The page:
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I have a list like this:

1*0*0
1**0*
0*0**
001**

Where the number of elements in each row is $n$ and * is a wildcard for 0 or 1. I need a polynomial-time algorithm that can determine if there exists an $n$-bit number that does not equal any of the rows. Does anyone know of an algorithm that could do this? I've been thinking about evaluating the total number of possible solutions for each row and subtracting from $2^n$ but I can't figure out how to delete duplicates in polynomial time.

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  • $\begingroup$ Maybe use regular expressions? $\endgroup$ – saadtaame Jun 19 '14 at 0:32
  • $\begingroup$ I thought about that but you would have to regex over a list of all numbers from 0 to $2^n$ which would obviously require polynomial time to generate and work with. $\endgroup$ – Elliot Gorokhovsky Jun 19 '14 at 0:33
  • $\begingroup$ Unless there's some other way to use regex that I didn't think of :) $\endgroup$ – Elliot Gorokhovsky Jun 19 '14 at 0:33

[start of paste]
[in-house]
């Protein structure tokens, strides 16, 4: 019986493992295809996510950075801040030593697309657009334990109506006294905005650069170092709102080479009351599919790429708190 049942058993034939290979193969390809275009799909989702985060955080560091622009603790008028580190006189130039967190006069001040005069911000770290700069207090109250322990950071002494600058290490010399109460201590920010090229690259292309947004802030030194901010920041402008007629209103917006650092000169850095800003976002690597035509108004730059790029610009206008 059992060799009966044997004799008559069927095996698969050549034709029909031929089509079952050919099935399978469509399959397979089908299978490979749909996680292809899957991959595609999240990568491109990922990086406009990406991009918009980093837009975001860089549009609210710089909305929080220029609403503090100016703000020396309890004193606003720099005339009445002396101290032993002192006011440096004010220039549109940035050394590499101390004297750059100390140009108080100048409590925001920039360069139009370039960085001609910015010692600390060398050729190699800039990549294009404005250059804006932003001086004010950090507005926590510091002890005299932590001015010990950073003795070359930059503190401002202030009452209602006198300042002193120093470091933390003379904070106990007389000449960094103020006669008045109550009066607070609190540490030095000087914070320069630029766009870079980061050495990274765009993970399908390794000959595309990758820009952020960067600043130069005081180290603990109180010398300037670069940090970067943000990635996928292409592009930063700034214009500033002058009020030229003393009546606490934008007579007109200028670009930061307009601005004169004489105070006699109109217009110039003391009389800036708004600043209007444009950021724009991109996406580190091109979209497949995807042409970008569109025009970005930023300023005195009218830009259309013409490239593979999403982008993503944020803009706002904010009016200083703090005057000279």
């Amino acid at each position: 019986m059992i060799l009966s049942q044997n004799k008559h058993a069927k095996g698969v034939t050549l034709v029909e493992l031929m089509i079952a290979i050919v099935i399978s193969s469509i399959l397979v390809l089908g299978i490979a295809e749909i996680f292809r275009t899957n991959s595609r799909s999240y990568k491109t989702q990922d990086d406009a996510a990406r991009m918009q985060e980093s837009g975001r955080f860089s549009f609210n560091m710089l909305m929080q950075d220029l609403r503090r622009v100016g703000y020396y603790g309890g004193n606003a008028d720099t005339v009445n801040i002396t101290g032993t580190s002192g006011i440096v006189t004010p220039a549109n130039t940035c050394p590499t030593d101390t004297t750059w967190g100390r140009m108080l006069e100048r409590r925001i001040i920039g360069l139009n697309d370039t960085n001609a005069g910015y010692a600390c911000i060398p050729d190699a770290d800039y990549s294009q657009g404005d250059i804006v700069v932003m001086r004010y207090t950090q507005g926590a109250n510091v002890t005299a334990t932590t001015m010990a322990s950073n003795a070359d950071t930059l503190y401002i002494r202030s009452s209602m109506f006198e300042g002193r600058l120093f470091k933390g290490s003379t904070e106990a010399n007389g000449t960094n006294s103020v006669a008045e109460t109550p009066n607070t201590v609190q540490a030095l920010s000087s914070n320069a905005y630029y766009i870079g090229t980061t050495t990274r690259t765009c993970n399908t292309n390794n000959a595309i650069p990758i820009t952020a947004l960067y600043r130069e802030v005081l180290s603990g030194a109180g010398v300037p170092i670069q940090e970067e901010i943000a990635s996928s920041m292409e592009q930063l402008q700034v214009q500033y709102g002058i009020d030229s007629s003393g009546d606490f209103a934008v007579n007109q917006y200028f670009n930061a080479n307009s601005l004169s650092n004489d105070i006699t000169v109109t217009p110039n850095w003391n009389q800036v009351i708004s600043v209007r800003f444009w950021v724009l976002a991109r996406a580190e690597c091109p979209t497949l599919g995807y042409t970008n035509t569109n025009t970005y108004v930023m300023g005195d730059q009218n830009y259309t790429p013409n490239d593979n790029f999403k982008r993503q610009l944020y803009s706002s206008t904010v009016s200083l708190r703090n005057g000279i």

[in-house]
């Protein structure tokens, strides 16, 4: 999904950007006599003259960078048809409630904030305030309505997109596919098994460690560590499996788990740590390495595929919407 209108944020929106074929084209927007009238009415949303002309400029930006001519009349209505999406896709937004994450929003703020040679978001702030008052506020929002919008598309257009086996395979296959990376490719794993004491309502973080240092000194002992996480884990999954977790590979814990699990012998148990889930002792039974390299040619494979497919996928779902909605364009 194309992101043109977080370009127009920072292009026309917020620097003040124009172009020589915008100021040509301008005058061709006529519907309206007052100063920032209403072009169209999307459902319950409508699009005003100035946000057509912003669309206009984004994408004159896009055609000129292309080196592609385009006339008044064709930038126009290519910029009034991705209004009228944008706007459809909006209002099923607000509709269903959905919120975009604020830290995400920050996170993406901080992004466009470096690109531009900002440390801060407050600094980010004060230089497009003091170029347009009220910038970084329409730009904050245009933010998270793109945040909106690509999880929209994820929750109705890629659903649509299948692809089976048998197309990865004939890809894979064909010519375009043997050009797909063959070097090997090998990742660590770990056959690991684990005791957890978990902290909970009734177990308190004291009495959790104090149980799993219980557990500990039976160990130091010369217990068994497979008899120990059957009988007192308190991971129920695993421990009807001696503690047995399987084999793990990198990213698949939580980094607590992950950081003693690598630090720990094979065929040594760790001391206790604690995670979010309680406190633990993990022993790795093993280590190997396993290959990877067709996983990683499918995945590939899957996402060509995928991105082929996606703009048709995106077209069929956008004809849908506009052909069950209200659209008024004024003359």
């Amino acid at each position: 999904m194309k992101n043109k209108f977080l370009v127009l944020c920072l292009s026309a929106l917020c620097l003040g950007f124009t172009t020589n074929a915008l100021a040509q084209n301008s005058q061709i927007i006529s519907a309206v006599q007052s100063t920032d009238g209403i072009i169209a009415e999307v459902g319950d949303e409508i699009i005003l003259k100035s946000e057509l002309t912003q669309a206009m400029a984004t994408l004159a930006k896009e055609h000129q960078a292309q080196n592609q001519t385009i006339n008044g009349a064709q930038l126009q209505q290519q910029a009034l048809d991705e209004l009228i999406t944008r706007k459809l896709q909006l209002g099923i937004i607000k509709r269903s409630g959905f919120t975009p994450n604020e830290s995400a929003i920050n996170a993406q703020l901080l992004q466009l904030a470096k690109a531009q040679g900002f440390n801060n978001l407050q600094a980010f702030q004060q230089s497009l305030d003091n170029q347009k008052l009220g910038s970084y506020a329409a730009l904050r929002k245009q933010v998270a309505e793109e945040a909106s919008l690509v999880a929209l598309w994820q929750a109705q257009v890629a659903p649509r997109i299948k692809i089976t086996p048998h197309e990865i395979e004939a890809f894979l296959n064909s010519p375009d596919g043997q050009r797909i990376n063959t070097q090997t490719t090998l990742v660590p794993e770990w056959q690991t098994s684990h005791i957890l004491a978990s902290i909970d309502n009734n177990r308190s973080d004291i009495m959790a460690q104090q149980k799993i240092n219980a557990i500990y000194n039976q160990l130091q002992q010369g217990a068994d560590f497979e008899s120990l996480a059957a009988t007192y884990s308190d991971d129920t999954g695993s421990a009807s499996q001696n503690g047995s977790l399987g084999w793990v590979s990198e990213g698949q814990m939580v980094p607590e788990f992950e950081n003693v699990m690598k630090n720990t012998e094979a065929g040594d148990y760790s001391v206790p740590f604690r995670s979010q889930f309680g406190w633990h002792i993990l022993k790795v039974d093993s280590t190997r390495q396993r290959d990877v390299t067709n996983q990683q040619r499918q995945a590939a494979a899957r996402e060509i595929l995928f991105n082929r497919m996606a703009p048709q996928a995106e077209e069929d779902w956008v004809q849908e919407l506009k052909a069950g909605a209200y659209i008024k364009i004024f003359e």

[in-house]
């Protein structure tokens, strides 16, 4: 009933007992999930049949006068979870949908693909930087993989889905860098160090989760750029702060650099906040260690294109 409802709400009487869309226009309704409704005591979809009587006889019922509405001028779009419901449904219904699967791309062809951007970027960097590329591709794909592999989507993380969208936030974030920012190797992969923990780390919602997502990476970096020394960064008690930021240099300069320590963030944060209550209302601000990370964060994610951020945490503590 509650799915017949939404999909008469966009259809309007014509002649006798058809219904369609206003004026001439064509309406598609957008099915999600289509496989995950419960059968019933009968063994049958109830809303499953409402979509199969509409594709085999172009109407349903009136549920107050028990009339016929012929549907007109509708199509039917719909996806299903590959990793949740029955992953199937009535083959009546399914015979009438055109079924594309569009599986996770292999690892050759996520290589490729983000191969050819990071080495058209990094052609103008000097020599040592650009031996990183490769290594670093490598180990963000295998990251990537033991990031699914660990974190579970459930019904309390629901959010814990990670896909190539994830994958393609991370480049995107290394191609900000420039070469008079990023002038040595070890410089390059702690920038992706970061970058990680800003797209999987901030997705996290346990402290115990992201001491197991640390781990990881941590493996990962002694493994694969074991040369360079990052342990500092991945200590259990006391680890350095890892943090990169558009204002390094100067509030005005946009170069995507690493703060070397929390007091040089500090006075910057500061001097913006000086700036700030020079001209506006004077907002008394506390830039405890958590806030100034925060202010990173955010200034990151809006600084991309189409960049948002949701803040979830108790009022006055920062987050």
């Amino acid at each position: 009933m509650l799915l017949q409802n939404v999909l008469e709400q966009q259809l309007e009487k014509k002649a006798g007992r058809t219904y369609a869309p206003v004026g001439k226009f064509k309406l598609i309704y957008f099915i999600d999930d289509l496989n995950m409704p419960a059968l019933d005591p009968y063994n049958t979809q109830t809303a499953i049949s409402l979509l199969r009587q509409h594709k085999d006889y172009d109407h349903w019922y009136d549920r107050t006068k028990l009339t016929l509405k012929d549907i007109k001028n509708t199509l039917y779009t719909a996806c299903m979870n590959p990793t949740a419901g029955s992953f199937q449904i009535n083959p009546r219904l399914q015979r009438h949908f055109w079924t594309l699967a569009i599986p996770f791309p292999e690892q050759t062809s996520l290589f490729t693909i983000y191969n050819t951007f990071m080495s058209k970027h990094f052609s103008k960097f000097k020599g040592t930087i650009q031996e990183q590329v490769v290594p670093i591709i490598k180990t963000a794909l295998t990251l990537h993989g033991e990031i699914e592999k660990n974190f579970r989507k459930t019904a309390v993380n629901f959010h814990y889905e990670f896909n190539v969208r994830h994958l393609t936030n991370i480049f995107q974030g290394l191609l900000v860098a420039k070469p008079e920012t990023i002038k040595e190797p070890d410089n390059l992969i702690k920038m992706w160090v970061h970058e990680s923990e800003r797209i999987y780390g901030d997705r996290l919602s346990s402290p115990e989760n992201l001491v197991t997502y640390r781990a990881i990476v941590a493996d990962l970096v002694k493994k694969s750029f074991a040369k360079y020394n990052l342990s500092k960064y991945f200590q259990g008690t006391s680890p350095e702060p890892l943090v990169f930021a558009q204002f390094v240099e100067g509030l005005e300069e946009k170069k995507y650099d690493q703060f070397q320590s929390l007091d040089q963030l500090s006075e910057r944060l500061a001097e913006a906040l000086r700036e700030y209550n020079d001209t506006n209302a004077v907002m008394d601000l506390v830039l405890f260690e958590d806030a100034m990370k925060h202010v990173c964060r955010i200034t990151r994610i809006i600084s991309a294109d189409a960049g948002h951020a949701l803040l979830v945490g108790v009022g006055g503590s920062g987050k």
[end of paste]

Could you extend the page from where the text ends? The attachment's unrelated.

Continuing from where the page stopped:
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    $\begingroup$ Satisfiability. $\endgroup$ – Hendrik Jan Jun 19 '14 at 1:11
  • $\begingroup$ Yes, there's a way to use a regex that you didn't think of. hint: look up how to take the complement of a finite automata. $\endgroup$ – Wandering Logic Jun 19 '14 at 2:25
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Reduce from SAT. Consider a CNF formula $\phi = C_1 \land C_2 \land \ldots \land C_m$ over a set of variables $\{x_i\}_{i=1}^n$. Construct an instance of your problem as follows:

For each clause $C_i$, create a row (i.e. binary string) $B_i = b_1 b_2 \ldots b_n$, where

$$ b_k = \begin{cases} 1 & \text{if }\overline x_k \in C_i \\ 0 & \text{if } x_k \in C_i \\ * & \text{if } x_k, \overline x_k \notin C_i \end{cases}$$

We can preprocess $\phi$ to remove any clauses that contain both a literal and its negation, as these will of course always be satisfied and do not affect the result.

Any binary string $S$ that solves your problem also yields a satisfying assignment to $\phi$, using the reduction that sets $x_i$ to the value of $S_i$.

Thus your problem is $NP$-hard. Since it is also clearly in $NP$, it is also $NP$-complete.

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